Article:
The Board of Supervisors on Thursday allocated funds to tackle Carson City’s next big street project.
The Downtown Curry Streetscape Project will redo five blocks of Curry Street between Musser and Robinson streets as well as one block of each side street between Carson and Curry streets and an alleyway between Spear and Telegraph streets.
The project is estimated to cost $3.22 million with funding coming from the infrastructure tax, streets, water, sewer, and stormwater funds, and $550,000 from the Redevelopment Authority Citizens Committee.
The goal is to mirror the makeover of Carson Street with new pavers and sidewalks.
At the same time, an aged water line that runs under Curry Street as well as a sewer line that runs east west and some storm drain connections will be replaced.
“The real advantage is getting rid of old material, clay, and putting in plastic pipe,” said Darren Schulz, director, Public Works. “By doing it all holistically is a huge advantage.”
Staff recommended two so-called additives be included that bumped the estimated cost of the project from $2.79 million to $3.22 million.
That additional work will place the power lines underground and replace the gas-lit streetlights with LEDs along that stretch of Curry Street.
The plan is to finalize the design, which is now 60 percent complete, in early 2018 and begin construction in the spring.
The project will come back to the board when design is 90 percent complete, at which time detailed cost estimates for items such as landscaping and burying the utility will be presented, said Dan Stucky, city engineer.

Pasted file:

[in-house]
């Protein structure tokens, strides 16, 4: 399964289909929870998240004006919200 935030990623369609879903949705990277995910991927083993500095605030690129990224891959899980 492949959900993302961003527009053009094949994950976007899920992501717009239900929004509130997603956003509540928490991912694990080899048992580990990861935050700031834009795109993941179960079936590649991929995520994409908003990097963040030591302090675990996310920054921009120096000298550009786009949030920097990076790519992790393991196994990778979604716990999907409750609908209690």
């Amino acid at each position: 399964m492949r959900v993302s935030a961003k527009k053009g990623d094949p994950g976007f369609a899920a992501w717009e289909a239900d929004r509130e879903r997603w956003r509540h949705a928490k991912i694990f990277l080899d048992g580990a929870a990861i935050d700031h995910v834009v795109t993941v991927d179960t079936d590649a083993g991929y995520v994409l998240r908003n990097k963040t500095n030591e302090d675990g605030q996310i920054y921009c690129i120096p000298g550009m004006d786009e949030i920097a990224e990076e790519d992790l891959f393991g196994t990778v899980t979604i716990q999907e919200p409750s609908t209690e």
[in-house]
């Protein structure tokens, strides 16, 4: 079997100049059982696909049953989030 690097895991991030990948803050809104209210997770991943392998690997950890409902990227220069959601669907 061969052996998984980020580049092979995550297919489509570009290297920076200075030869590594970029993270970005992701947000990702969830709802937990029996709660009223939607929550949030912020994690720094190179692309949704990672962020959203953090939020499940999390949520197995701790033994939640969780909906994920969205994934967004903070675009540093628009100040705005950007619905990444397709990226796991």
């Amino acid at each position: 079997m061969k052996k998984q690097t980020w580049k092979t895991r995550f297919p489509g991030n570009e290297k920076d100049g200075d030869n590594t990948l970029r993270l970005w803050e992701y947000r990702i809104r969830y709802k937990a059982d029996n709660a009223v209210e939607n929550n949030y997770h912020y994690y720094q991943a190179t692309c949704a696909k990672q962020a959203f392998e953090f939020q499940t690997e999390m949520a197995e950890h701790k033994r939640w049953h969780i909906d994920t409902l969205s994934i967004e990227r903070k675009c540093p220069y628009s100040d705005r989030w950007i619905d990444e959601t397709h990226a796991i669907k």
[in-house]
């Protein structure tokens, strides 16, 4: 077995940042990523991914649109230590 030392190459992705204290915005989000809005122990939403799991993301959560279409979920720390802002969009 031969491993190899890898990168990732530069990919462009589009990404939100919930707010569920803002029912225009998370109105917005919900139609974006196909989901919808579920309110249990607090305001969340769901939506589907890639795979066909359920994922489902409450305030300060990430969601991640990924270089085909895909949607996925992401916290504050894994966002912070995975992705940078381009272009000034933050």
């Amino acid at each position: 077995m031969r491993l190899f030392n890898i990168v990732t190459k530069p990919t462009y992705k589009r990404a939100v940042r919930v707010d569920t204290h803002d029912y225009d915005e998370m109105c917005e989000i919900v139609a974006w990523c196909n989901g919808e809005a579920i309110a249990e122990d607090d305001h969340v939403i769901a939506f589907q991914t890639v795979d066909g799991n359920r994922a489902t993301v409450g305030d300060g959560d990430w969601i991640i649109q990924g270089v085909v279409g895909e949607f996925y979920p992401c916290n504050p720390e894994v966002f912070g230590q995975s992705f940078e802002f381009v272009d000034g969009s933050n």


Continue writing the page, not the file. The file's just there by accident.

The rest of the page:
The board also accepted a $118,285 grant to install phase one of the disc golf course on city land west of Flint Drive and Rifle Range Road.
The city is matching the grant, but primarily through in-kind services such as installing the equipment there. The city is matching $7,500 in cash from the Quality of Life fund, said Jennifer Budge, director, Parks, Recreation and Open Space.
The supervisors also discussed changes to the way Planning Commission members are selected.
The board was considering a new duties and responsibilities description for commissioners, but instead decided to rethink the way the commission is assembled.
Commissioners on the seven-member group are now chosen by the board from people who apply to be on the commission.
Supervisor Lori Bagwell suggested the city consider having each supervisor nominate one candidate who would have to be approved by the board for five of the members and then approve applicants for two citizens-at-large members.
The board directed staff to come back to the board with a plan how that would be implemented, which could include replacing current members only as their terms expire.
The supervisors also approved a $454,975.97 sales agreement with Election Systems & Software for new voting equipment to be used starting with the 2018 election.
The board also approved acting as a conduit for Carson Tahoe Regional Healthcare to issue $60 million in tax-exempt bonds.
In order to issue tax-exempt bonds, the hospital has to work through the city, but it doesn’t cost the city nor affect its credit standing, and the city isn’t liable for the hospital’s debt.
Ann Beck, vice president and CFO, Carson Tahoe, said the hospital is expanding and will use the bonds for several projects, including connecting the medical center to the surgery center.
Both Supervisors Karen Abowd and Brad Bonkowski abstained from the vote due to conflicts of interest.